Communication

by Madeline Wilkerson

.

Communication is hard.

It’s difficult when your Chinese isn’t good enough to match the Chinese of the seventh graders’ you teach. Their English is essentially beginner’s level, but you want to get to know these kids. You want to know who they are, what they’re really like, what their wants and dreams are. You want to know about them beyond the superficial. But you don’t know how to ask.

And even if you could, it’d be hard to understand the answer.

It’s enough to make you wish you’d stuck with Chinese beyond the three semesters you took, even if it didn’t exactly correspond with your intended major. It’s enough to make you wish you’d grown up learning Chinese or wish that you could magically pass your English skills onto these children. But unfortunately, since time travel isn’t yet a thing, you can’t. Instead, you communicate using the best mix of English and Chinese possible, and you promise to yourself to learn at least 5 new Chinese words a day. (It also helps that your project leader is making you.)

Wish –意愿, yiyuan. You wish that you could communicate effectively. You wish that you could make all of the children’s wishes come true. You wish that you knew how to say more than just “Hi, how are you today? Read these English words with me.”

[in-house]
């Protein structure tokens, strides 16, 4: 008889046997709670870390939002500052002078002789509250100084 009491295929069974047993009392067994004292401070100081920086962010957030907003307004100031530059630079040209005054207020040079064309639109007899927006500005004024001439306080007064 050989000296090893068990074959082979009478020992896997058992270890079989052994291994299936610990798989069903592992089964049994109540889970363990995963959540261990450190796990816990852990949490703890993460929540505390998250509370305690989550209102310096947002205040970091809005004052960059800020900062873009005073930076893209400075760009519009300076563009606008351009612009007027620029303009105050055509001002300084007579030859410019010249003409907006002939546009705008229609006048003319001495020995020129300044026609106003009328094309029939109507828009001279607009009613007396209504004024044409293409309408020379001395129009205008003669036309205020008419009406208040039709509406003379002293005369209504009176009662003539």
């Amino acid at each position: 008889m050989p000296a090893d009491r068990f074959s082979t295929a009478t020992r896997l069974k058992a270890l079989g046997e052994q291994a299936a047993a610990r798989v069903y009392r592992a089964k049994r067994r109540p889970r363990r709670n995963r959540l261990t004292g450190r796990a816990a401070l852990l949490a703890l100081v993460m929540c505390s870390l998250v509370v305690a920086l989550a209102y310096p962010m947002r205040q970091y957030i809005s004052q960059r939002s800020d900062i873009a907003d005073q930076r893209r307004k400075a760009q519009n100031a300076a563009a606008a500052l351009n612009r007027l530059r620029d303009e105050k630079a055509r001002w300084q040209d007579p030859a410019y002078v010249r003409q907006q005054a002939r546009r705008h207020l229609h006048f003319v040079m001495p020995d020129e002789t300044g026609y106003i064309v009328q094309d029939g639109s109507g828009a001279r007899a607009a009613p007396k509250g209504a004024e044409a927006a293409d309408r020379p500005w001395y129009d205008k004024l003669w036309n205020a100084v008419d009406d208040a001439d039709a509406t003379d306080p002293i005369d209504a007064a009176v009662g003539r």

Laughter –笑声, xiaosheng. You find out that there are other ways to communicate than just through verbal language. Body language is huge, and although you might look ridiculous sometimes, it’s pretty effective. One thing you hadn’t really noticed before is the power of a smile or a laugh. It conveys happiness to the people around you, even the ones that don’t necessarily speak the same language as you.

Happiness –幸福, xingfu. It’s different here, of course. A good kind of different, though, a kind of different that makes your smile feel a little more natural. These kids seem happy, too, happy that you’re here, happy that you can spend time with them, and it makes you want to spend more time with them.

Future –未来, weilai. At first you were nervous about coming here. But now you feel excited for the rest of the summer and the relationships it will hopefully bring, not only with the students but with the other teachers and volunteers.

Dandelion –蒲公英, pugongying. You are glad to be here.

 

Advertisements

Leave a Reply

Fill in your details below or click an icon to log in:

WordPress.com Logo

You are commenting using your WordPress.com account. Log Out / Change )

Twitter picture

You are commenting using your Twitter account. Log Out / Change )

Facebook photo

You are commenting using your Facebook account. Log Out / Change )

Google+ photo

You are commenting using your Google+ account. Log Out / Change )

Connecting to %s